Duration: 2 days
Trailhead Location: Monarch Lake Trailhead

Read More About Hiking To Lone Eagle Peak Here.


Lost Creek Wilderness Loop

From along the Colorado Trail, just west of Kenosha Pass in the Lost Creek WildernessLost Creek Loop offers backpackers stunning views of Colorado, in an area where there are far fewer backpackers than other sections of Colorado. This trail is known for unique rock formations Hikers can spend the night on one of the many campsites on the trail as they are frequent and first come first serve.

A great bonus to this loop is that you can start from various trailheads, you can shorten it or increase it based on how far you want to go, and overall, this is just a different style scenery when compared to other Colorado backpacking loops.

Quick Facts:

Miles: 28-37 mile loop (a shorter loop option exists)
Elevation Gain: 6,300 (for longer loop)
Dogs: Allowed on leash
Duration: Between 2-4 days
Trailhead Location: Goose Creek Trailhead (however hikers can take a look at a map and choose a different trailhead along the loop)

Read More About The Lost Creek Wilderness Loop Here.


Chicago Basin

Chicago BasinThe Chicago Basin is one of the most sought after backpacking trips in Colorado. Many backpackers choose to take the train from Durango to the Needleton stop (30 miles north of Durango). This train is a stunningly beautiful ride, and takes a round trip hike into Chicago Basin from 32 miles down to 15.2 miles round trip.

The entire trail is stunning. It takes hikers along rivers waterfalls, fish, and then eventually takes hikers into Chicago Basin where the surrounding peaks are incredible.

Hikers have the option of summiting multiple Colorado 14ers, or starting from the Purgatory Creek Trailhead to add additional miles, vertical gain, and scenery.

Skipping the train and starting from the Purgatory Creek Trail makes this a 32.4 mile backpacking trip with 8,300 feet of elevation gain round trip.

Quick Facts:

Miles: 15.2 miles round trip (many more miles possible)
Elevation Gain: 4,903
Dogs: Allowed
Duration: Between 2-4 days
Trailhead Location: Durango Silverton Railroad or Purgatory Creek Trailhead

Read More About The Chicago Basin Here.


Blue Lakes Trail – Telluride

Blue Lakes Basin From Mount SneffelsThis is ideal for beginners as it is an 8.6-mile-long hike (round trip), that features gradual gains It’s perfect for the weekend as you spend the night in the wilderness. That should give you ample opportunity to enjoy the beautiful landscape and enjoy stargazing.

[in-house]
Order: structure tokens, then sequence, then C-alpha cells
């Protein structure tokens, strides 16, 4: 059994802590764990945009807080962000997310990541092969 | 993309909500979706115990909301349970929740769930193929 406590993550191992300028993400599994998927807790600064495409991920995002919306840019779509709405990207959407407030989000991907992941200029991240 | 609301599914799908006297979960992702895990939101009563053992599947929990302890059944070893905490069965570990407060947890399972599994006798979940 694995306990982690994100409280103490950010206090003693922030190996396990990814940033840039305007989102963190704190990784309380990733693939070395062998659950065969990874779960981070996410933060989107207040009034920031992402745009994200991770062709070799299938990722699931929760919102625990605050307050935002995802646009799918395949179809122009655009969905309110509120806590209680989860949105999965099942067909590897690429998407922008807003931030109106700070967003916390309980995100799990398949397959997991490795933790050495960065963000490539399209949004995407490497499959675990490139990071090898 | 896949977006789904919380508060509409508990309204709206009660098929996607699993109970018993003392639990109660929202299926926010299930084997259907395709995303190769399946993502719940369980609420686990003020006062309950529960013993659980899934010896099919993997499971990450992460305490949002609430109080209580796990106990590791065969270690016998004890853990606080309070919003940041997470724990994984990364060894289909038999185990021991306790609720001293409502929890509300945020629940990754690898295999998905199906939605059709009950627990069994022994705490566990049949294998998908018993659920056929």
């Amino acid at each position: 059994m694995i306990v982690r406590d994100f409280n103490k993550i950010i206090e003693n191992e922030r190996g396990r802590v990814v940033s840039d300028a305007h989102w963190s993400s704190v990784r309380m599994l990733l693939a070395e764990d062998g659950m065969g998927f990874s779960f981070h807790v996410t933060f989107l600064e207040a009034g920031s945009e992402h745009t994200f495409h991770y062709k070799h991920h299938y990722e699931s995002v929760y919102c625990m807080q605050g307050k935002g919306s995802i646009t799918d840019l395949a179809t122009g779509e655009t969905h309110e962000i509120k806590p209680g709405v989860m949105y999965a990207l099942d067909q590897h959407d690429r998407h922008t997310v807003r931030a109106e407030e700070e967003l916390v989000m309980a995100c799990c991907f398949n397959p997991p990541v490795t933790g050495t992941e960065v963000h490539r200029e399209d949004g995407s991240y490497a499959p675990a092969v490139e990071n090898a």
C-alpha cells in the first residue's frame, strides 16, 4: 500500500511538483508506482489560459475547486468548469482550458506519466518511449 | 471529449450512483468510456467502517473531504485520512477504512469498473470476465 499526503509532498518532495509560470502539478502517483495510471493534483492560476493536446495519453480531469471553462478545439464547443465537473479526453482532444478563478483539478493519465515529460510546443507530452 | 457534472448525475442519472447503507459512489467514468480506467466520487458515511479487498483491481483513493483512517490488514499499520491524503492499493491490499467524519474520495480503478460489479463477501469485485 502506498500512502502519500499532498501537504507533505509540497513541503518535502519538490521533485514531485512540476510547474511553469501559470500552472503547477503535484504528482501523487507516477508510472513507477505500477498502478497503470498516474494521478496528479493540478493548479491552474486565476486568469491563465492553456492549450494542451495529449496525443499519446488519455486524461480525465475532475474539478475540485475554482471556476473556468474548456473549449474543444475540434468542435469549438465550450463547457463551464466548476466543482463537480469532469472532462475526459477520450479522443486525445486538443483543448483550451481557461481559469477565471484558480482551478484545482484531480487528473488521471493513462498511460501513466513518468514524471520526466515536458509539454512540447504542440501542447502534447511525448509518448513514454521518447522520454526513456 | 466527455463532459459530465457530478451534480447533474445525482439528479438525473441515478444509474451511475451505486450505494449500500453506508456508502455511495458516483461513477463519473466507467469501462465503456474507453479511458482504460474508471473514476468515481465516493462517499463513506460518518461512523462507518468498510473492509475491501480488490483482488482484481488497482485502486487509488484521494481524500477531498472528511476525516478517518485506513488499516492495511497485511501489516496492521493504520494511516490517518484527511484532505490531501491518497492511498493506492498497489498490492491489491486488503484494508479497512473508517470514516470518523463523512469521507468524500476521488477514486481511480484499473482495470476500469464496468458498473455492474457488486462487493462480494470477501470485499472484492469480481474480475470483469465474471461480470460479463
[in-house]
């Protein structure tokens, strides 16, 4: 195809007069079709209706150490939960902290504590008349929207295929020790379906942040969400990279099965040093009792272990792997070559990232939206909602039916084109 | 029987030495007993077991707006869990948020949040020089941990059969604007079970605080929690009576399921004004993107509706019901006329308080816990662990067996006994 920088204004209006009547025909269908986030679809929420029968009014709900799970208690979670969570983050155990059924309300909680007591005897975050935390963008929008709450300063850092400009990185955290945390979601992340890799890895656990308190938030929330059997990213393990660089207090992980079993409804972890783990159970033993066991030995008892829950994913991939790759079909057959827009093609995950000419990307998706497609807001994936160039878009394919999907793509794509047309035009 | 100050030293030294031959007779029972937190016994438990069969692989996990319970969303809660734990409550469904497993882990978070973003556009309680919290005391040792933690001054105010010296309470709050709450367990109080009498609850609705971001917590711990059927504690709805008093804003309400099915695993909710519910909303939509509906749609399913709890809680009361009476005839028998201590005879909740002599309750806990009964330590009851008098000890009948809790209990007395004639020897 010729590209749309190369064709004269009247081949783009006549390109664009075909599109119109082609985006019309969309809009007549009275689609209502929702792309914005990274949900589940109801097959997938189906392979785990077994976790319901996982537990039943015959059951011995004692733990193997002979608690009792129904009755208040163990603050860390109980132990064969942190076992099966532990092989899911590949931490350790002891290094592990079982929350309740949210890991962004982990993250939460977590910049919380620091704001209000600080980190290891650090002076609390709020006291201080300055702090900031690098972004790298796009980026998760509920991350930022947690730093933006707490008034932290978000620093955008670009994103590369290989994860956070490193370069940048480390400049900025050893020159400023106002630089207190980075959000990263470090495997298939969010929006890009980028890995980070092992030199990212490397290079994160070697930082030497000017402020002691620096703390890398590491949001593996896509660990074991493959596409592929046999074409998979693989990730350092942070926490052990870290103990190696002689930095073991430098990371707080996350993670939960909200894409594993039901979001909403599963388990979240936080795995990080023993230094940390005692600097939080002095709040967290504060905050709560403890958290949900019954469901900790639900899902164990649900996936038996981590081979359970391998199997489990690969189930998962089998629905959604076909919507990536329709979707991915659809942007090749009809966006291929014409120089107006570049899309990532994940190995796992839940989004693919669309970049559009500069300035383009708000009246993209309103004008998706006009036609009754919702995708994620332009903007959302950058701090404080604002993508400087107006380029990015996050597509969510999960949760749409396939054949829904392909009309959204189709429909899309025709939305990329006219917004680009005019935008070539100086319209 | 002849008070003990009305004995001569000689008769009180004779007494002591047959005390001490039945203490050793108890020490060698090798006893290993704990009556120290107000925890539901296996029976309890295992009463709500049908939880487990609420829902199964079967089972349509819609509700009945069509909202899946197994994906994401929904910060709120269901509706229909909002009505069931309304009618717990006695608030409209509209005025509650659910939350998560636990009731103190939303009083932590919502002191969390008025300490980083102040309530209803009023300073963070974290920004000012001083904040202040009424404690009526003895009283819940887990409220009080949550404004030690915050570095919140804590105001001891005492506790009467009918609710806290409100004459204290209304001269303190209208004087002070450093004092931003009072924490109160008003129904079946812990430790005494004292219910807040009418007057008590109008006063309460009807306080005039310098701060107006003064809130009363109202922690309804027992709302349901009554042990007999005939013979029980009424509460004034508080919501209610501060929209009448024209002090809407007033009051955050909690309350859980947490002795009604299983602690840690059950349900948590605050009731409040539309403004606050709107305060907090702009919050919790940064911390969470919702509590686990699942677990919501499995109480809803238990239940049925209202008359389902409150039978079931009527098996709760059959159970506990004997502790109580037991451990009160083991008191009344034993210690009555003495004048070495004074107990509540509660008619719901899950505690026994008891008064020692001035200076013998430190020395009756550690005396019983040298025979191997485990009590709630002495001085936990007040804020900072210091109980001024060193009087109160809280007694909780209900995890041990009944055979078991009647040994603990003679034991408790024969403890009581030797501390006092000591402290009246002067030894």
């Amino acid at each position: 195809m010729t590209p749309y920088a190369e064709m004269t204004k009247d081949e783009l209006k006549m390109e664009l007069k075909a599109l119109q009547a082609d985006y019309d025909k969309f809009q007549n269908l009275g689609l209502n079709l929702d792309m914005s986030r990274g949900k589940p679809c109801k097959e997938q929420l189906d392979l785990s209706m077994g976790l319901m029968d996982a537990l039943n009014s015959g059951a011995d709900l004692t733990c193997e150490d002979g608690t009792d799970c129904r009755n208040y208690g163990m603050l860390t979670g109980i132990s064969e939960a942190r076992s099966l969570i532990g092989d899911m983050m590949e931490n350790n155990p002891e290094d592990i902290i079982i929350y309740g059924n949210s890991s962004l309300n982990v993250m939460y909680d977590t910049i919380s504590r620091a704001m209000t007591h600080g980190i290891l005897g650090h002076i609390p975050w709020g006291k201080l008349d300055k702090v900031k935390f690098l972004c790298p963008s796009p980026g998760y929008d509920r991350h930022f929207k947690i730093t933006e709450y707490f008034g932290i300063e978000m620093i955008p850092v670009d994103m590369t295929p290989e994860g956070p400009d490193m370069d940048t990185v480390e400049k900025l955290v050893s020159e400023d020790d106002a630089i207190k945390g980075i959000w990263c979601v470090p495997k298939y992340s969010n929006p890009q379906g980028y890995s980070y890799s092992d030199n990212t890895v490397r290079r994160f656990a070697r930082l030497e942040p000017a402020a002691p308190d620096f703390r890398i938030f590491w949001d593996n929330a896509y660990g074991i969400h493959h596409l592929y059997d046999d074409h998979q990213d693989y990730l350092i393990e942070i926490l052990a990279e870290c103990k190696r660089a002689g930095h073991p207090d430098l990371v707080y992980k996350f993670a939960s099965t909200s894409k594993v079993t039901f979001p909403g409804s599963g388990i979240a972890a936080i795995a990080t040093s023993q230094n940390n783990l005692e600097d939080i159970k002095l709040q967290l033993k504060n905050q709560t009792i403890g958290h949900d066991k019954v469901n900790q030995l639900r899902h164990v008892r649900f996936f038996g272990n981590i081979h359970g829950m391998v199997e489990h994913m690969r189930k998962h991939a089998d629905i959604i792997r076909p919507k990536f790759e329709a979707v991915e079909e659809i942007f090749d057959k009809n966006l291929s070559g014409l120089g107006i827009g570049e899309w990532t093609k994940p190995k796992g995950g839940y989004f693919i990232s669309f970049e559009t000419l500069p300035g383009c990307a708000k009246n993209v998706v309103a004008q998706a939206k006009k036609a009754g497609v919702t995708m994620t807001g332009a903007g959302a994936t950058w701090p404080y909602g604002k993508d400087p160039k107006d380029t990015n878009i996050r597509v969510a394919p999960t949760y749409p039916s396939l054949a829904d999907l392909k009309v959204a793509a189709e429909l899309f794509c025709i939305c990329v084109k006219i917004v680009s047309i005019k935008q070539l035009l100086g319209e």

Blue Lakes Trail is located outside Telluride, and it offers backpackers stunning views as they hike through the San Juan Wilderness.

3.5 miles into your hike, you’ll get stunning views of the first lake. It is also an excellent camping spot. So if you have a day to spare, you can rest here and resume your hike the following day.

Half a mile from your first lake and camping site, you’ll get to see the second lake. And then a quarter-mile later, the last lake should bring you in touch with breathtaking alpine views, flowers surrounding it, and vast greenery.

Hikers can continue past the last lake up to a stunning pass where many will turn around, and others may continue into the next basin, or up Mount Sneffels.

Here is a map of this route.

Quick Facts:

Miles: 8.4 miles round trip
Elevation Gain: 2,880 feet
Dogs: Allowed on leash
Duration: 2 days
Trailhead Location: Blue Lakes Trailhead – Telluride

Read More About The Blue Lakes Basin Here.


Snowmass Lake

Snowmass Lake

Snowmass Lake might just be one of the most picturesque lakes on the planet. Located in Snowmass Colorado, an incredibly popular ski destination, it also sits at the base of the Colorado 14er, snowmass mountain.

This hike is a bit strenuous up to the lake, but it is well worth the challenge. There are many backcountry sites near the lake, and hikers have the option to summit nearby ridges or peaks for even more fantastic views.

This is also a portion of the Four Pass Loop, another backpacking trip on this list. This hike is a bit shorter given this is just to the lake and back.

View our map of the Snowmass Lake route.

Quick Facts:

Miles: 16.6 miles round trip (26.07 km)
Elevation Gain: 10,980 feet (3346.7 m)
Dogs: Allowed on leash
Duration: 2 days (or longer)
Trailhead Location: Maroon Snowmass Trailhead

Read More About Snowmass Lake Here.


Gore Lake and Deluge Lake

Deluge Lake, Colorado

Deluge Lake, Colorado

Suppose you want to enjoy the night by the lake, watching the tranquil water that melts away your negative thoughts. Or you want to enjoy a romantic night as you lay down with your partner watching the stars. Or maybe you love to both backpack and fish (like us).

In that case, plan for a weekend-long backpacking trip to Gore Lake and Deluge Lake.

The hiking trail here is 14 miles long, and you don’t have to hurry. You can take your time and enjoy the wildflowers and picturesque views of the wilderness.

Note that the two lakes are not far from each other. However, this trail is at high elevation, and does have some solid elevation gain, making the short miles still difficult. In addition to this, the route between the two lakes is not an established trail, meaning this is a trip that only intermediate to experienced backpackers should attempt.

Proper bear precaution should definitely be taken on this loop. You will also see other animals such as elk, mountain goats, and beautiful birds. You can bring your dog along, but ensure it’s on a leash.

In addition to scatter great camping locations, there is a cabin that is first come first serve on the south side of Deluge Lake.